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Understanding Surds

Surds are mathematical expressions involving square roots, cube roots, or other roots. They are numbers that result in an irrational value with infinite decimals and are typically represented in their root form for precision. For instance, both √2 and √3 are considered surds.

When dealing with surds, it's essential to keep in mind the following rules:

  • When adding or subtracting surds, they must have the same number inside the root to combine like terms.
  • When multiplying or dividing surds with different numbers inside the root, the indices of the roots must be equal.
  • Surds may need to be simplified before they can be added or subtracted.
  • If the number inside the root of a surd has a square number as a factor, it can be simplified.

Rationalizing the Denominator

To rationalize the denominator of fractions containing surds, the aim is to eliminate the surd from the denominator. This process involves following two rules:

  • If the denominator contains only a surd, it can be rationalized by multiplying the numerator and denominator by the expression in the denominator.
  • If the denominator contains a surd and a rational number, the numerator and denominator should be multiplied by the conjugate of the expression in the denominator, with the sign in the middle changed.


Let's rationalize the denominator of 1/(4+√x).

Solution: The expression in the denominator is 4+√x, so we need to multiply the numerator and denominator by its conjugate, which is 4-√x.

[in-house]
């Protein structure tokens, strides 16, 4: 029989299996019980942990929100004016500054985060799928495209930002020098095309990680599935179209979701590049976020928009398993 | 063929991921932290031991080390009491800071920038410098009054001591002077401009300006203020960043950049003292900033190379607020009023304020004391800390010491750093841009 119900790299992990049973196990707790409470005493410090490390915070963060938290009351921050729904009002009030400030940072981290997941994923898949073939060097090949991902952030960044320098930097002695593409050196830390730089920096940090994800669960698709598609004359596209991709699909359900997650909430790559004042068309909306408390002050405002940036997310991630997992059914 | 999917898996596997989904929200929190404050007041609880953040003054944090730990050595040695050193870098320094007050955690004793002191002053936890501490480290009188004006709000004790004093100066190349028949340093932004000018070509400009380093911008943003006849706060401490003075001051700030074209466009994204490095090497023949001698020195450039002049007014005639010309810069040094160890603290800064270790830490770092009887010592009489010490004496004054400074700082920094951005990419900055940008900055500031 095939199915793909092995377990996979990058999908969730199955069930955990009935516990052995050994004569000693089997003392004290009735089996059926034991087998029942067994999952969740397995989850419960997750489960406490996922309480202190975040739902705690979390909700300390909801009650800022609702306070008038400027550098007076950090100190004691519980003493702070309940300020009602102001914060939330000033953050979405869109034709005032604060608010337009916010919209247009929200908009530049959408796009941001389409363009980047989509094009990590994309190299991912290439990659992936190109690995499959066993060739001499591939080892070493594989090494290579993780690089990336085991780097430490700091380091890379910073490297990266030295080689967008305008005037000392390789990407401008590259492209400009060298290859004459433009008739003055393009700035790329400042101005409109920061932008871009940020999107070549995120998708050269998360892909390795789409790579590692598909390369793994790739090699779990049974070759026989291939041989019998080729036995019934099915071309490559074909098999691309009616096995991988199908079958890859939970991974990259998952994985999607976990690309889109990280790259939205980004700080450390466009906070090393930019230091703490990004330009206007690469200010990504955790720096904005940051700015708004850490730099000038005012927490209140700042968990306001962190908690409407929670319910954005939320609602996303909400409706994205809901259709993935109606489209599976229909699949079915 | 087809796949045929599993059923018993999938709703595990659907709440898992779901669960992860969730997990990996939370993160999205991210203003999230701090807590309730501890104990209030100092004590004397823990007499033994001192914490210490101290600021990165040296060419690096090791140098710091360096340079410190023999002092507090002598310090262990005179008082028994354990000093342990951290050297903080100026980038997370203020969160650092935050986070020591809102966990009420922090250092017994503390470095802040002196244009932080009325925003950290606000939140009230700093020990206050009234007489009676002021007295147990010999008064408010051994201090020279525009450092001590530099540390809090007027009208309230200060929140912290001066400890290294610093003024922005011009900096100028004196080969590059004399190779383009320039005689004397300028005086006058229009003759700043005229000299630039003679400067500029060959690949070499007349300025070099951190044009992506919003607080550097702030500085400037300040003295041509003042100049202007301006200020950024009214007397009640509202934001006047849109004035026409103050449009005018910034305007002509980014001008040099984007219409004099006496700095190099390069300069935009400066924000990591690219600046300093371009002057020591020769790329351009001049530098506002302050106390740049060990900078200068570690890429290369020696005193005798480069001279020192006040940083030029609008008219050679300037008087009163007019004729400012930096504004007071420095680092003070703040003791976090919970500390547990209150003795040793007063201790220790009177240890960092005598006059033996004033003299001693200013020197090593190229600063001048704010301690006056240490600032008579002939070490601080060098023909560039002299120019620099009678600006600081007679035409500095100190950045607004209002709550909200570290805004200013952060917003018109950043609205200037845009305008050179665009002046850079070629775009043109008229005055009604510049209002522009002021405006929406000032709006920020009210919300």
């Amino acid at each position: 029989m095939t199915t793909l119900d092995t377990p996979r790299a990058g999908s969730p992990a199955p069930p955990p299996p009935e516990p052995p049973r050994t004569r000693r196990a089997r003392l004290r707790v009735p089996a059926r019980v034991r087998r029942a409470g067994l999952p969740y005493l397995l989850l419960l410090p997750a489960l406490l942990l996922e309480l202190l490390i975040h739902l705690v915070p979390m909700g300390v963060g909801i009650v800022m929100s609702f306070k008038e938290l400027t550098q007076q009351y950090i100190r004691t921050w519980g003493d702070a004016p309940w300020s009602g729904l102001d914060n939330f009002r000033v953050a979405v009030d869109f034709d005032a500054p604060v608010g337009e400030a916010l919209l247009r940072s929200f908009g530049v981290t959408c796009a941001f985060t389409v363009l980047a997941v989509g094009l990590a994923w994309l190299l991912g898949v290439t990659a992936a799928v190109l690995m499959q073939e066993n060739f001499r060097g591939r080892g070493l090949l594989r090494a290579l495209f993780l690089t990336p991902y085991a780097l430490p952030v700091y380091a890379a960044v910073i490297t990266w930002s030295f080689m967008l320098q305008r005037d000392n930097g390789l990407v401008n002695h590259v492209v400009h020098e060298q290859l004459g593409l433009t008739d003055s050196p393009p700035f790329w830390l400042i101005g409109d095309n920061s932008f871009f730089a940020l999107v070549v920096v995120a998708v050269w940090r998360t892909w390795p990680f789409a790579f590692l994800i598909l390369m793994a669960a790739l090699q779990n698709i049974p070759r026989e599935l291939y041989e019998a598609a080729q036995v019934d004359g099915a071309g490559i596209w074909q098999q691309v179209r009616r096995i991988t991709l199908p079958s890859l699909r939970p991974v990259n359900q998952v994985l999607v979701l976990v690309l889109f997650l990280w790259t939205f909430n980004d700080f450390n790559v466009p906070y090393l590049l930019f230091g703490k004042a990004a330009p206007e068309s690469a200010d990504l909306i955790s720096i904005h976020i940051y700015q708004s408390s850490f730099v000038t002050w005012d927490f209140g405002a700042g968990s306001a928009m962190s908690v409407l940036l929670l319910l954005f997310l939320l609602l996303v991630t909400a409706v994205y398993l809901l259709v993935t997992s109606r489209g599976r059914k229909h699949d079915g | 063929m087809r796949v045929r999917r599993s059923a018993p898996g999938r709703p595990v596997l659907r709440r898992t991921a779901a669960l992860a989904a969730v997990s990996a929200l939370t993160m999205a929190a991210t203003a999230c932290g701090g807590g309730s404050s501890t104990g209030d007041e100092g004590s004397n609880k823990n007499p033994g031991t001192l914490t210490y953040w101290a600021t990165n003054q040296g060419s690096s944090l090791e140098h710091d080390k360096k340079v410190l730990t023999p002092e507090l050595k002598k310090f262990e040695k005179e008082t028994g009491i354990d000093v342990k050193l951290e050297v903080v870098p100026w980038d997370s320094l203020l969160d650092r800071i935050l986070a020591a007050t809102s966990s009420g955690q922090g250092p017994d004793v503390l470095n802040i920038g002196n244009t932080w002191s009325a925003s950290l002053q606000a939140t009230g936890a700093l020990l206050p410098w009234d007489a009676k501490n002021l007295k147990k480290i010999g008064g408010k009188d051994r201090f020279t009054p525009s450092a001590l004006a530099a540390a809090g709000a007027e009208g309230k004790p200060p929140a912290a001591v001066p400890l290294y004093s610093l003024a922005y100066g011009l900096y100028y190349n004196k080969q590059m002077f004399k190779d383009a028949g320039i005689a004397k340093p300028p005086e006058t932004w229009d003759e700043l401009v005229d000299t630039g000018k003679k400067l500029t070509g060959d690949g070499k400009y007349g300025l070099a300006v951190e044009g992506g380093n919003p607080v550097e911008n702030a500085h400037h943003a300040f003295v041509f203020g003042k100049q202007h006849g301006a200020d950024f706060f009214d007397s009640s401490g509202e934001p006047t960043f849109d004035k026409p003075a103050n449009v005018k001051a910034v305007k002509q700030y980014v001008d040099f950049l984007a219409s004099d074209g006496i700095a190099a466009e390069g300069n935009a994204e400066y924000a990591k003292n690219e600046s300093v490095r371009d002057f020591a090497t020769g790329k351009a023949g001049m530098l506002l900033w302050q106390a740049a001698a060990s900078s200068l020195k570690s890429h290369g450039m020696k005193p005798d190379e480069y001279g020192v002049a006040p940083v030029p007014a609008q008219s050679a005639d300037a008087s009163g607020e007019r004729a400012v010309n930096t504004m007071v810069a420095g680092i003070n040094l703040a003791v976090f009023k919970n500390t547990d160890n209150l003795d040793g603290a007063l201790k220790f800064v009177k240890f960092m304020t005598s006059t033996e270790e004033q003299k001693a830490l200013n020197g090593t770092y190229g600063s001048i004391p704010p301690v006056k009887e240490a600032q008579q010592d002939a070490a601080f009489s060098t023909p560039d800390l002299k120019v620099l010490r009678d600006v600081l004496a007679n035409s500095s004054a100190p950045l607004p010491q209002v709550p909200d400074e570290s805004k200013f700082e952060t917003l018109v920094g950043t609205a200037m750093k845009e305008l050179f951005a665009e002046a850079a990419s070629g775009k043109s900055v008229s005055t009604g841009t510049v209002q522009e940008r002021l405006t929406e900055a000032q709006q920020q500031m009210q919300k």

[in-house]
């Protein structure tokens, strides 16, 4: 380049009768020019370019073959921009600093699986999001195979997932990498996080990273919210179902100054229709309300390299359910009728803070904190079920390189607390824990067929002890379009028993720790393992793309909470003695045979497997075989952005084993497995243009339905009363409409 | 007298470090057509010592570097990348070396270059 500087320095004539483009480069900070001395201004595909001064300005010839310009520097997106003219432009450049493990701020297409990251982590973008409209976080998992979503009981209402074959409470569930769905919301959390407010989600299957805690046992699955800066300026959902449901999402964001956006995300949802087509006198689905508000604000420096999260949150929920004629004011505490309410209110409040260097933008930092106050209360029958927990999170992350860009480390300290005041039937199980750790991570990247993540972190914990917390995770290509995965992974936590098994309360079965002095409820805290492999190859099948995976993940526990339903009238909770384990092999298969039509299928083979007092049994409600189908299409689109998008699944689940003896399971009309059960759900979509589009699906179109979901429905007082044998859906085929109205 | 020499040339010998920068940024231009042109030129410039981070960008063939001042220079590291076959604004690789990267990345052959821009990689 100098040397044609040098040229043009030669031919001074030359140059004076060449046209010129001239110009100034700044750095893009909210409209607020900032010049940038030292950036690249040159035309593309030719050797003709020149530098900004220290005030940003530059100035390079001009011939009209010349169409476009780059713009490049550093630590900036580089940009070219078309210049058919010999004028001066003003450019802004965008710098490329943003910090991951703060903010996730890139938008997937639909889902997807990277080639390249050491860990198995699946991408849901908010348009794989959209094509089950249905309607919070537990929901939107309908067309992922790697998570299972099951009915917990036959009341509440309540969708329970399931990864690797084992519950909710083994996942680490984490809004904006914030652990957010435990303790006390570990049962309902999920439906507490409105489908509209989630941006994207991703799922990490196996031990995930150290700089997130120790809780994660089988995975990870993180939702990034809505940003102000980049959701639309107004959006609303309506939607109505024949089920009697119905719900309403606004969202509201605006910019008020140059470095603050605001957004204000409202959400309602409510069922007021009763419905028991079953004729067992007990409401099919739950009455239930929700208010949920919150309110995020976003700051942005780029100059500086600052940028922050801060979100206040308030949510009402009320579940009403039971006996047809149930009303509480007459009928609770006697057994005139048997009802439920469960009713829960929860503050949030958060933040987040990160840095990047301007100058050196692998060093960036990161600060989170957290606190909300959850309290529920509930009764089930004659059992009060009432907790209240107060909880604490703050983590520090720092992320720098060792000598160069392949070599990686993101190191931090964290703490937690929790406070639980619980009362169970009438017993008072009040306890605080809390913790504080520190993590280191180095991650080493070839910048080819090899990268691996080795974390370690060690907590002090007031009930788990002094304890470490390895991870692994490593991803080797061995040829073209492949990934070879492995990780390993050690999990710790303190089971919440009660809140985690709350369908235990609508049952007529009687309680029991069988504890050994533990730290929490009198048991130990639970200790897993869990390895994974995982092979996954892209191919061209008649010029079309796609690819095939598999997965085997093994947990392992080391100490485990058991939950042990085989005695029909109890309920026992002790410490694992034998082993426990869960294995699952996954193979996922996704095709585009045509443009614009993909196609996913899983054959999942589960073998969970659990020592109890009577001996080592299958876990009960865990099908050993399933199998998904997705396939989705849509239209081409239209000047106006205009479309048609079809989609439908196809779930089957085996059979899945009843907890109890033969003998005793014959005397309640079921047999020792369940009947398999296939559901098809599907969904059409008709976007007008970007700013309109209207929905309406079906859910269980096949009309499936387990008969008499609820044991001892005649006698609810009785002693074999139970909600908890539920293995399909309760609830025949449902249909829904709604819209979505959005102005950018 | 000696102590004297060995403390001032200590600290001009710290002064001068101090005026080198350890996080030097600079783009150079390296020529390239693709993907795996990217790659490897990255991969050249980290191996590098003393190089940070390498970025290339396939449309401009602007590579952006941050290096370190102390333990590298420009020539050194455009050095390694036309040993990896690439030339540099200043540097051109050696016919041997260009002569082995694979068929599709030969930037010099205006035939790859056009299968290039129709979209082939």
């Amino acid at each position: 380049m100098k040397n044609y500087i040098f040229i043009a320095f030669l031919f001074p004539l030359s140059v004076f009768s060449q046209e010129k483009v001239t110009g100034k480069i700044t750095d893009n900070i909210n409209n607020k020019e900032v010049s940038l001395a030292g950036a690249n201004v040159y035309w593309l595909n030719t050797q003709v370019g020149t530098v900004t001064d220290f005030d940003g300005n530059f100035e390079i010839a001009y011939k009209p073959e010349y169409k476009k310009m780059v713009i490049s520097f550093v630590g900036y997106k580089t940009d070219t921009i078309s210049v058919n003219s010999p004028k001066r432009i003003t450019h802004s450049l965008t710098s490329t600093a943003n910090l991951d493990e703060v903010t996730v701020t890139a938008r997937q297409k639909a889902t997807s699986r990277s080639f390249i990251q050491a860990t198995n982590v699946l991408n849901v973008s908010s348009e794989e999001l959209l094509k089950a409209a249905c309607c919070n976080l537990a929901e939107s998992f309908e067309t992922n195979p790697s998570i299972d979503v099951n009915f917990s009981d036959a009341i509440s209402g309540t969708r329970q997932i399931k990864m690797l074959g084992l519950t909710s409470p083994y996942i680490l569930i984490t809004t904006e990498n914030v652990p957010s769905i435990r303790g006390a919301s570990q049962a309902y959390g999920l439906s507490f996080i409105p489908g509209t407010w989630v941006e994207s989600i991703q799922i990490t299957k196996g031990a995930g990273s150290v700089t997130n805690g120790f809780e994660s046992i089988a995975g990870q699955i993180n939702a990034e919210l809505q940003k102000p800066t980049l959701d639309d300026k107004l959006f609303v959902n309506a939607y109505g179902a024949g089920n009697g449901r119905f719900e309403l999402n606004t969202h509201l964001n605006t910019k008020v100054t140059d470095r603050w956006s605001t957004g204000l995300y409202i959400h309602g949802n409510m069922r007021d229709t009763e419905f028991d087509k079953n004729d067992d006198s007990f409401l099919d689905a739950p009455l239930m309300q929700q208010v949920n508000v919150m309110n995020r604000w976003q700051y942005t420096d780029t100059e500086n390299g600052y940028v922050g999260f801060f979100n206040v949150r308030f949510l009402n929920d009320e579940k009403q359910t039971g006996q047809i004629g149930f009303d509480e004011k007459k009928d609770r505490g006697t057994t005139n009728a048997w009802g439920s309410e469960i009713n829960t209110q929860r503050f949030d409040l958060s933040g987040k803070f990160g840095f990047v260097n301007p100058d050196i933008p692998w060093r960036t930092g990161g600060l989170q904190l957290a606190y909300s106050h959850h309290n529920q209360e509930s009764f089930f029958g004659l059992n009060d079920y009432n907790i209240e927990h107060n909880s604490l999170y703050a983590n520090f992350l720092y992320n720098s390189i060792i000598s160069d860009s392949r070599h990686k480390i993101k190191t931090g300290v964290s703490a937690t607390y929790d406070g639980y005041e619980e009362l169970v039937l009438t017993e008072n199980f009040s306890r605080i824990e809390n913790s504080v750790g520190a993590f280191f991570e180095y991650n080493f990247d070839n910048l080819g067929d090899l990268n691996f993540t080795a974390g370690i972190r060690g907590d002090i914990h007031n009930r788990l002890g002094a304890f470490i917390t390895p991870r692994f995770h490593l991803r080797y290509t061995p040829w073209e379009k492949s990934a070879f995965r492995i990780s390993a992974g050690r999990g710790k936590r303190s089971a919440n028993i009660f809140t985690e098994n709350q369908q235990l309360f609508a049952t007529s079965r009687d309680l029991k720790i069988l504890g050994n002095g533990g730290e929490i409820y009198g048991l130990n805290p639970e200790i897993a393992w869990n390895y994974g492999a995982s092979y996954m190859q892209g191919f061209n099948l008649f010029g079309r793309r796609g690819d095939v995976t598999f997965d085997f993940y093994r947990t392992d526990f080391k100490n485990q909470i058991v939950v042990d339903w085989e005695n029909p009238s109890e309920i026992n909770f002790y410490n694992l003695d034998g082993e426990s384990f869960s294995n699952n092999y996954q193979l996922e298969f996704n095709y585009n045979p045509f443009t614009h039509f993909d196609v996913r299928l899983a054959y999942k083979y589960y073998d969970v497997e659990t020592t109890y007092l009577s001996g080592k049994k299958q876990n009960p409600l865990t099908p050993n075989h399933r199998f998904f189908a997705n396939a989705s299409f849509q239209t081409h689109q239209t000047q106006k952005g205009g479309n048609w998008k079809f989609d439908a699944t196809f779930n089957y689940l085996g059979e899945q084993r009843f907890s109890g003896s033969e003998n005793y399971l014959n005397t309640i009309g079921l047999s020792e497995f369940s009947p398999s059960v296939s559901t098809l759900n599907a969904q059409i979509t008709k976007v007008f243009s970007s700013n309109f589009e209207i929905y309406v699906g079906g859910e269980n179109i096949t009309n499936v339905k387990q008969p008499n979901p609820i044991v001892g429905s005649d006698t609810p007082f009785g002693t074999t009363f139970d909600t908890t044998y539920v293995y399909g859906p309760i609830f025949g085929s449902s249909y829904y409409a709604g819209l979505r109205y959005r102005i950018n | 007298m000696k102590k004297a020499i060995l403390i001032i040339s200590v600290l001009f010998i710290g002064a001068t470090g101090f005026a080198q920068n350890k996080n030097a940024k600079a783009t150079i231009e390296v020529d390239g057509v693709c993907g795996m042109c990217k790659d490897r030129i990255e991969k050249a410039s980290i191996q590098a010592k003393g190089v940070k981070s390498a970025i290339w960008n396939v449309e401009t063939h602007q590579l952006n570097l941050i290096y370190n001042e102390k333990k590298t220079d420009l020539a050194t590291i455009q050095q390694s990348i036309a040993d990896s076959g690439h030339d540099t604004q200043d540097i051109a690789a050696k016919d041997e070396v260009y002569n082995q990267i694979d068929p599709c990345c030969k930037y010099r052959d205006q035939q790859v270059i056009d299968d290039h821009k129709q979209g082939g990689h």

• 1/(4+√x) × (4-√x)/(4-√x) = (4-√x)/(16-x)

The surds in the denominator have been eliminated, and the fraction is now simplified.

The Key Points to Remember

Here are the main takeaways about surds:

  • A surd is a mathematical expression containing roots that result in an irrational number.
  • To multiply or divide surds, the roots' indices must be the same.
  • To add or subtract surds, they must have the same number inside the root.
  • Rationalizing the denominator aims to eliminate the surd from the denominator.

Defining Surds

A surd is a mathematical expression that involves a root, resulting in an irrational number. They are usually represented in their root form, such as √2, √3, and 2√2.

Rules for Working with Surds

When working with surds, the following rules should be observed:

  • Multiplying Surds: √a × √b = √(a × b)
  • Dividing Surds: √a/√b = √(a/b) = √(a÷b)
  • Multiplying a Square Root by Itself: √a × √a = (√a)² = a
  • Multiplying a Number by a Surd: a × √b = √b × a = a√b
  • Adding or Subtracting Surds: a√x + b√x = (a + b)√x a√x - b√x = (a - b)√x

Simplifying Surds in a Few Steps

To simplify surds, follow these steps:

  • Represent the number inside the root as the multiplication of its factors.
  • Break the factors into separate roots.
  • Simplify the terms.
  • Remove the multiplication symbol.

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